I thought youth in this era were generally bigger, stronger, and faster then youth from 60 years ago?  And due to the advances in helmet technology many players believe they are more free from harm.  Not so for youth in 1957.

Bottom line:  Football is dangerous, and can adversely affect your children later in life after they have grown into adults.  Is the risk worth it for a few weeks/months of competition and "gridiron glory"  IHMO,  No it no longer is.    But the rest of you can go ahead and make your own judgement on how you want to physically harm your children.

Also linked to on that site:  https://jamanetwork.com/journals/jamaneurology/article-abstract/2635828?widget=personalizedcontent&previousarticle=2635831&redirect=true

Not worth the risk.  Not for a game.

 

Significantly higher risk of serious injury and fatality from driving a  car and especially in combination with a mobile communication device.  Have you stopped your children from driving and riding in vehicles?  Have you taken away their mobile devices?

Drugs, especially opioids/narcotics will take in orders of magnitude more lives than a sport.  Yet you have been on this forum time and time again yelling for drugs to be legalized, because its fits your libertarian freedom of choice.

There are tons of data to support the risks I mention above...do you decide with or against that data?

So what's your issue now with freedom of choice?  Seems to me to assign risk based on your own personal values......

different perspectives

https://www.sadlersports.com/blog/youth-football-endorsed-concussion-doctor/

http://www.startribune.com/despite-rising-concerns-over-concussions-this-doctor-prescribes-football/391551251/

https://www.webmd.com/children/news/20151026/safe-tackling-ok-in-youth-football-pediatricians-group-says#1

 

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"Children who play football before age 12 show CTE-related symptoms much sooner"

Who would've thunk it? That's like saying people that don't eat healthy before age 12 show symptoms of obesity much sooner.

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Posted (edited)
23 hours ago, bobref said:

To be fair, Muda, you’re looking only at one side of the equation. You’ve provided information on the long term historical risks, but haven’t made (to my recollection) any attempt to assess the benefits of playing the game — and they are considerable.

And there are other activities/programs that provide many of the same "considerable" benefits, and even more.  And you don't run any considerable risk of concussions, and CTE later in life.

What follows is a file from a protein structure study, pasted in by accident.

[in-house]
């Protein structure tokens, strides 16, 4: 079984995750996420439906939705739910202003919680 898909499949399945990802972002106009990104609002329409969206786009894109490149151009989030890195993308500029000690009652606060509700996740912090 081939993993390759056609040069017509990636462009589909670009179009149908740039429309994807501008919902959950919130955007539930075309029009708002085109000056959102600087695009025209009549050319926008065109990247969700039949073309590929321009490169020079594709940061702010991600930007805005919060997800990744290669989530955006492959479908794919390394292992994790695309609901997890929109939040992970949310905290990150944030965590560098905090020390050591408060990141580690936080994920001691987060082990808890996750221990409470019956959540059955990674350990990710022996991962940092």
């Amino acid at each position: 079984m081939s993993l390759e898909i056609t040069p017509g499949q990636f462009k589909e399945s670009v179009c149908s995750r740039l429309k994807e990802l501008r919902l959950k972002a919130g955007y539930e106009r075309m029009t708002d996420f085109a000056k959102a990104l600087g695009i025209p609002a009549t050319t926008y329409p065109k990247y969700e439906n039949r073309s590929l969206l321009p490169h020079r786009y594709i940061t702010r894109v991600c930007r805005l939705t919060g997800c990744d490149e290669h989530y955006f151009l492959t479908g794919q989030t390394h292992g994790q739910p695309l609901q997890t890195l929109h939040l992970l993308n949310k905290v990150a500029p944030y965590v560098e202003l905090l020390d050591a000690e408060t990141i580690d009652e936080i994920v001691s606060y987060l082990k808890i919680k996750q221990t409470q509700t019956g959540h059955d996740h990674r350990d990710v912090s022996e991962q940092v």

Again, not worth the risk to a child.  Not for a game.

Quote

Of course, at bottom, it is - and has to be - an individual choice. 

Is it really, Bob?  When a 8,9,10, etc. year old is subtlety, and sometimes not so subtlety, pressured by the parents and adults to play and to put themselves in harm's way?    

20 hours ago, Trojan Dad said:

Drugs, especially opioids/narcotics will take in orders of magnitude more lives than a sport.  Yet you have been on this forum time and time again yelling for drugs to be legalized, because its fits your libertarian freedom of choice.

 

So tell me TD, where I have I advocated for drug use by those less than 18 years of age?  Nice try.

Edited by Muda69
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Posted (edited)

Anytime there is controversy or conspiracy, just follow the money. Football and concussions are related because that’s where the money is and the argument is an easy sell. Football is under siege because our country is getting weak. The “I don’t want to play football because I don’t want to get a concussion” excuse gives lazy, pu$$ified kids an easy out. And whats worse? The parents who sit idly by and let it happen. 

Video games don’t cause concussions, just carpal tunnel syndrome and obesity. Video games are the perfect activity for today’s mindset; I can be whomever and whatever I want. If I don’t like it I can either hit reset or change games. No adversity, no judgement, no struggle, no hassle...perfect world. 

Considering the alarmingly high rates of childhood obesity, most kids will grow up and die from heart disease or diabetic complications long before CTE. 

Edited by 8mpg
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28 minutes ago, Muda69 said:

And there are other activities/programs that provide many of the same "considerable" benefits, and even more.  And you don't run any considerable risk of concussions, and CTE later in life.

There may be. Why don’t you provide some examples? I would be willing to bet they have some risks associated with them, too.

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10 hours ago, Muda69 said:

And there are other activities/programs that provide many of the same "considerable" benefits, and even more.  And you don't run any considerable risk of concussions, and CTE later in life.

Again, not worth the risk to a child.  Not for a game.

Is it really, Bob?  When a 8,9,10, etc. year old is subtlety, and sometimes not so subtlety, pressured by the parents and adults to play and to put themselves in harm's way?